Reports alone are not enough
Ship managers acted as managers of a vessel for a number of years until it was sold. When it was delivered in Northern Europe to the buyers, Class suspended the vessel’s approvals due the state of its ballast tanks.
The sellers faced a claim from the buyers which was settled. They then turned their attention to the managers issuing proceedings in which they alleged that they had not been kept sufficiently informed about the condition of the vessel’s ballast tanks. In addition they claimed that the managers had failed to have the ballast tanks repaired during dry-docking in South Africa six months earlier. The claim amount was the difference in repair costs between undertaking the repairs in Durban and Northern Europe six months later.
The managers defended the claim on the basis that they had reasonably relied upon figures attained during the dry docking in South Africa and the owners had received copies of the reports obtained over the years. The court appointed expert produced their report stating that survey reports showed deterioration in the ballast water tanks for a number of years and these should have been investigated. If this had been done the repairs would have been undertaken earlier at less cost. The expert concluded that it was not enough that the owners had received copies of the reports and that “the manager was under a duty to bring the future need for substantial steel renewals clearly and unequivocally to the attention of the owner”.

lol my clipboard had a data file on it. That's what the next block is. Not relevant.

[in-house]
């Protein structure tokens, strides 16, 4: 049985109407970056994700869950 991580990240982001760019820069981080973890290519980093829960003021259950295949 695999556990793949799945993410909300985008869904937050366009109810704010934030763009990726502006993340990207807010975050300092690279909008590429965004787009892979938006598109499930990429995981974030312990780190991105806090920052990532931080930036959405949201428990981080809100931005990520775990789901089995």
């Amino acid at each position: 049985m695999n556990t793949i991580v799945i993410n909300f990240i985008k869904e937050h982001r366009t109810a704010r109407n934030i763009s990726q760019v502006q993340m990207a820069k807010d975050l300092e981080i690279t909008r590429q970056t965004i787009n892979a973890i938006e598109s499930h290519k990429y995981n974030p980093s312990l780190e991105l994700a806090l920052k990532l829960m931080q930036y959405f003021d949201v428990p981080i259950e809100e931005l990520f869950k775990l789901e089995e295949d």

A negotiated settlement of US$ 700,000 was reached.